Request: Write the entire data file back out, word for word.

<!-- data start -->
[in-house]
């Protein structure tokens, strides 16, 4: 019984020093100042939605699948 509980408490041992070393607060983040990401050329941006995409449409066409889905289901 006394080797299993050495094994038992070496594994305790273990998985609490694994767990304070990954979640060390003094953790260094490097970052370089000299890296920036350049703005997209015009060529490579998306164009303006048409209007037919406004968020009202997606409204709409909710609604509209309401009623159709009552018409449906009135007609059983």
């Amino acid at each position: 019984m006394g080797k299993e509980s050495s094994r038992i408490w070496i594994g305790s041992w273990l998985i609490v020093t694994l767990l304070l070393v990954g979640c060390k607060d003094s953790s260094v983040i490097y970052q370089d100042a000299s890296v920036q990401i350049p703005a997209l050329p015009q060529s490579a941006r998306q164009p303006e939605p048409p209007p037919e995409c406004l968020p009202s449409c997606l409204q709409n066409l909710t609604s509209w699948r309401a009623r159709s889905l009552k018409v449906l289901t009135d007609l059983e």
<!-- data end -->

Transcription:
[in-house]
């Protein structure tokens, strides 16, 4: 019984020093100042939605699948 509980408490041992070393607060983040990401050329941006995409449409066409889905289901 006394080797299993050495094994038992070496594994305790273990998985609490694994767990304070990954979640060390003094953790260094490097970052370089000299890296920036350049703005997209015009060529490579998306164009303006048409209007037919406004968020009202997606409204709409909710609604509209309401009623159709009552018409449906009135007609059983």
């Amino acid at each position: 019984m006394g080797k299993e509980s050495s094994r038992i408490w070496i594994g305790s041992w273990l998985i609490v020093t694994l767990l304070l070393v990954g979640c060390k607060d003094s953790s260094v983040i490097y970052q370089d100042a000299s890296v920036q990401i350049p703005a997209l050329p015009q060529s490579a941006r998306q164009p303006e939605p048409p209007p037919e995409c406004l968020p009202s449409c997606l409204q709409n066409l909710t609604s509209w699948r309401a009623r159709s889905l009552k018409v449906l289901t009135d007609l059983e």